GRID Interface (BGI) Layer

Provides standard mechanisms for invoking operations on
heterogeneous resources

Acts as an integrated mechanism for accessing all resource

Isolates resource wrapper implementation to a separate layer
to enable the use of web services/grid technologies

BDW architectural components (3)

BDW Datatypes

Encapsulate different types of data and sub
datatypes for
transporting data between end points

Can be transformed into xml representations which can be
easily serialised

Flexible enough to encapsulate user
defined xml documents
or data in a string representation

Extensible; new datatypes can be incorporated

BDW Datatypes

BDW architectural components (4)

BDW Metadata Repository

A specialised BDWorld resource

Provides information such as:

Available resources

Operations supported by each resource

Data types used by operations

Location of resource wrapper

Stores semantic information in the BDWorld ontology,
to answer questions such as

‘Which resources can provide me with species data?’

‘Which available operations can accept the outputs from a
specific operation?’

Bioclimatic Modelling (1)

By using the known localities of a species, a
climate preference profile is produced by
referencing with present day climate

This climate preference profile is then used to
locate other areas where such a climate
exists, indicating areas climatically suitable for
the species

Bioclimatic Modelling (2)

Using present
day climate:

assess areas under threat from invasive species,

those that may benefit from the introduction of a
new crop

Using climate predictions for the future:

assess possible effects of global climate change
on the distribution of study species

Using climate predictions for the past:

assess changes caused by natural factors in the

Bioclimatic Modelling Workflow performed by
Triana workflow package in BDW system

Example model output for the clover species Trifolium patens Schreber (a member of the bean
family). The map shows areas (shaded regions across Central and Eastern Europe, South America,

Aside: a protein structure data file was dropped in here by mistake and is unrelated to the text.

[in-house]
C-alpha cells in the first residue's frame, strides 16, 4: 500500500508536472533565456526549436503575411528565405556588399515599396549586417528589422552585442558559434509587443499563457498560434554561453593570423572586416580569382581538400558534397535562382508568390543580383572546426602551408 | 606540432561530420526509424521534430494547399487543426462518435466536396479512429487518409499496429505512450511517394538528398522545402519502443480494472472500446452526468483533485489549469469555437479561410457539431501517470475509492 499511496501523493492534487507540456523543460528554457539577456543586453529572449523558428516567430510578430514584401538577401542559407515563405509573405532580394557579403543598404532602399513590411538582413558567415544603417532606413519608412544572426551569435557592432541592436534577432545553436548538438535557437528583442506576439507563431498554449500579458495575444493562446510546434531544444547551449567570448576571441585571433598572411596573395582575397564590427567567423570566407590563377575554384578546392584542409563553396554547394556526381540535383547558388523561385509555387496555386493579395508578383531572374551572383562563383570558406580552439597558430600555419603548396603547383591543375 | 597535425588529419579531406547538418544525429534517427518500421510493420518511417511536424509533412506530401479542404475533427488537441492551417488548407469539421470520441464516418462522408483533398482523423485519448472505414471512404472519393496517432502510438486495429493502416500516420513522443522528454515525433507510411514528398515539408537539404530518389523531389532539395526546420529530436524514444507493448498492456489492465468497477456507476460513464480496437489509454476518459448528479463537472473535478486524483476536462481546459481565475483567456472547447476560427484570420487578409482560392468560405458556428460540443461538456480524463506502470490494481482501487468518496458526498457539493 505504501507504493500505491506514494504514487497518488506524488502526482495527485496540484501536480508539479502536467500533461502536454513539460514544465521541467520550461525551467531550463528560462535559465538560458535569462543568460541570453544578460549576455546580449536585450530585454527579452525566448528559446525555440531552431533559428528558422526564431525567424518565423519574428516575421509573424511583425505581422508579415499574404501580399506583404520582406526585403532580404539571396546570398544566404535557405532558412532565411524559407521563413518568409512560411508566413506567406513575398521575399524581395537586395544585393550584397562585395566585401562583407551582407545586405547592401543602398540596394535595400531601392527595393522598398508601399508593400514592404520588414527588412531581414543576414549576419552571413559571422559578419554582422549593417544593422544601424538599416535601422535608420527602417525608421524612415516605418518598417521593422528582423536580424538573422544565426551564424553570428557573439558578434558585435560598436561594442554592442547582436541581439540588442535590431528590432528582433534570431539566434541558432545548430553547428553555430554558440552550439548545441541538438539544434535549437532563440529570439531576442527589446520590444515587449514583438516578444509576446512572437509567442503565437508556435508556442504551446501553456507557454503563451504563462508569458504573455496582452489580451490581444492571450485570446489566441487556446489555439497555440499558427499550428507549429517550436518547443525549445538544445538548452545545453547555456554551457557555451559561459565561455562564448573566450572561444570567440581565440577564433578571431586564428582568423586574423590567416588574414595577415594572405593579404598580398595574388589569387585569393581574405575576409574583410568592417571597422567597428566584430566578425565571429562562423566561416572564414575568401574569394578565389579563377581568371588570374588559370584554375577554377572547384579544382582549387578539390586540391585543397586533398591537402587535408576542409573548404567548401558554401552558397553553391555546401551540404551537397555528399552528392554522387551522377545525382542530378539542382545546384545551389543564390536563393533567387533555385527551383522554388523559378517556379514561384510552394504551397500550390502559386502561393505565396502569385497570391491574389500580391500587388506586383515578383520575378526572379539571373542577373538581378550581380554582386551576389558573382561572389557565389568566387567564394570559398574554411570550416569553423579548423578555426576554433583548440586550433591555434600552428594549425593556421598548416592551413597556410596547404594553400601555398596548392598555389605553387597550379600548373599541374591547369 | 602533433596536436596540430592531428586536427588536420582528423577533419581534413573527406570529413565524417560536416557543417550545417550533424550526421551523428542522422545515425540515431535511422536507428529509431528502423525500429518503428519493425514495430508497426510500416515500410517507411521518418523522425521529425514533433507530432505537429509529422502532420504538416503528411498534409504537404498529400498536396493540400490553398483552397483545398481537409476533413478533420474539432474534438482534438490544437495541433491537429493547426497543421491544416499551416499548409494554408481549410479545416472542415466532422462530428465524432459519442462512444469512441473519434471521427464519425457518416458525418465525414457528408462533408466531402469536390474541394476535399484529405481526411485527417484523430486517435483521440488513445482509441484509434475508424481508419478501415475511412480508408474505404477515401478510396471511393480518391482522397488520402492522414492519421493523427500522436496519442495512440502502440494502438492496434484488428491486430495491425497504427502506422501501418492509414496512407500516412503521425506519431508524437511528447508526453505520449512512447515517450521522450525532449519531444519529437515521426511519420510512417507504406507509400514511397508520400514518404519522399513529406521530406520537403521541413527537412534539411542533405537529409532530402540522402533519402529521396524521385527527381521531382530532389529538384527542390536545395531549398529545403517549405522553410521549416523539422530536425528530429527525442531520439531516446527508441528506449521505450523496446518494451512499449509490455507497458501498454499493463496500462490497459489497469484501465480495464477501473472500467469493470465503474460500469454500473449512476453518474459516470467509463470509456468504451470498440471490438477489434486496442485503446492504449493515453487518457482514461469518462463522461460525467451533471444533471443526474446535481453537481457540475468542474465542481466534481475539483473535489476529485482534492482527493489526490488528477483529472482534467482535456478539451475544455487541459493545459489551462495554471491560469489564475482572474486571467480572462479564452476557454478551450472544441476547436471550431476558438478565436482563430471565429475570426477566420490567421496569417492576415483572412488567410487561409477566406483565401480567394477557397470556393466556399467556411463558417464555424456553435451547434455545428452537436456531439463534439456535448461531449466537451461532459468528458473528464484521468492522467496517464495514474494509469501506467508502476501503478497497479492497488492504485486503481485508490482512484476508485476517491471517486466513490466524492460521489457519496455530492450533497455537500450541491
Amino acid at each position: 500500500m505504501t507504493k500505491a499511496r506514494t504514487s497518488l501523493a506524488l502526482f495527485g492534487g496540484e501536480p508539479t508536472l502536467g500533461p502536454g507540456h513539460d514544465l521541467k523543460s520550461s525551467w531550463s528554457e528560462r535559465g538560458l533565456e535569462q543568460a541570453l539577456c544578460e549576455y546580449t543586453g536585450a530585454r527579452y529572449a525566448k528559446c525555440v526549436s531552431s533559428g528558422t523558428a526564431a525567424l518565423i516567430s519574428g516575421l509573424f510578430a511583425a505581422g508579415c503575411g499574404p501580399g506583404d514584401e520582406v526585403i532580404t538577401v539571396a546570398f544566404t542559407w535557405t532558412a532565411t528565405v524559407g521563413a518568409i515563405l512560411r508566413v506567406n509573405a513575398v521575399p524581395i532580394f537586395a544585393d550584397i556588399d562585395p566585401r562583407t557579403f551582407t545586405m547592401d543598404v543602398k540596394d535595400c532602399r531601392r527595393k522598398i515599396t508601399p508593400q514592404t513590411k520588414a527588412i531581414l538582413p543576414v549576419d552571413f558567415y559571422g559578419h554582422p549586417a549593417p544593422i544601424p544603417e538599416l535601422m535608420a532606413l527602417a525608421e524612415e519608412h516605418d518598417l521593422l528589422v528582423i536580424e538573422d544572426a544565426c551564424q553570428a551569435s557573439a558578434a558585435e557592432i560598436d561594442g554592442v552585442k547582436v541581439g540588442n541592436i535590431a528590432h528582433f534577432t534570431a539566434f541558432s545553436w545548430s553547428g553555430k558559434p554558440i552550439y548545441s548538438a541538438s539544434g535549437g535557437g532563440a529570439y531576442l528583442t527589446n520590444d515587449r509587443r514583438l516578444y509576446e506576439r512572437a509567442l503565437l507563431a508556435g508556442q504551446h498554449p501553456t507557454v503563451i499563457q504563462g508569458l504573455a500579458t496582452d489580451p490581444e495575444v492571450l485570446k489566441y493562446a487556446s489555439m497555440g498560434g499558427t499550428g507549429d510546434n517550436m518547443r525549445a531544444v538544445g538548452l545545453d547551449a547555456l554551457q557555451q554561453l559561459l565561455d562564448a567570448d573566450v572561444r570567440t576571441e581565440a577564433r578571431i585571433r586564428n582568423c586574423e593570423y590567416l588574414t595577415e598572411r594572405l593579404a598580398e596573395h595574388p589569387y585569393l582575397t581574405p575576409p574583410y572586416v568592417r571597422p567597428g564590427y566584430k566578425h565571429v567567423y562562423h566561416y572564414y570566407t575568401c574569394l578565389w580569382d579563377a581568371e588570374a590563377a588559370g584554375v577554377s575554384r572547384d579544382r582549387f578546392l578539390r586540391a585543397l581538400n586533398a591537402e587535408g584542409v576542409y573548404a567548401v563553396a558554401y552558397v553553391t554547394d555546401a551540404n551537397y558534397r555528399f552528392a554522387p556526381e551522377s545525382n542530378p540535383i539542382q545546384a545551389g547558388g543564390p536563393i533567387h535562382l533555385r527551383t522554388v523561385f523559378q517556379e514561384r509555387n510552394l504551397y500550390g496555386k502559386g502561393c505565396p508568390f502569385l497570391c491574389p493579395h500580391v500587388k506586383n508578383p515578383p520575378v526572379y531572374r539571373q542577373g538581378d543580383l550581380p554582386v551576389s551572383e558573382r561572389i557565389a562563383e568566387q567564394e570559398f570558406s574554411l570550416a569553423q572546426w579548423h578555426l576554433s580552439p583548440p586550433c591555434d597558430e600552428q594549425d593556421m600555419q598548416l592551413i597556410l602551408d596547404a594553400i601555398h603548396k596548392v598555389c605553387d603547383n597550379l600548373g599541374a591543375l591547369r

Asia and Australia) predicted to be suitable for the species in the 2050’s using the bioclimatic
modelling algorithm GARP and the Hadley Centre climate model using the SRES A1F climate

The Current BDW Architecture:

Enables execution of BDW workflow tasks in
remote nodes but with a limited scope.


Lacks in giving sufficient control and

flexibility to the user.


Does not provide the functionality of

distributing user jobs across several



Dependent on libraries at the client side.

The new BDW System architecture (1):

Provides user with access to:


Biodiversity resources.


Computational resources.

Use the existing mechanism of invoking
operations on remote resources via resource
wrapper web services.

It also uses condor middleware for utilising
computational resources and distributing
workload across available nodes.

The new BDW System architecture (2):

Provides access to the condor pool via the web
service interface.

Gives user to flexibility to choose available
computational node by using Ganglia cluster
monitoring toolkit.

Enables matching of workflow task with preferred

The new BDW System architecture (2):

Conclusions and Further Work

BDW brings together varied, distributed resources and
analytical tools for biodiversity researchers and analyse
biodiversity patterns

Disparate resources can be accessed in the Web
enabled BDW PSE.

The BDW PSE has uniform access to heterogeneous

BDW allows linking of tools and resources in a workflow to
automate different activities of an experiment

Three current exemplar study areas

The new BDW architecture also provides access to
computational resources.




BDW team

Species 2000

OpenModeller Community (including CRIA)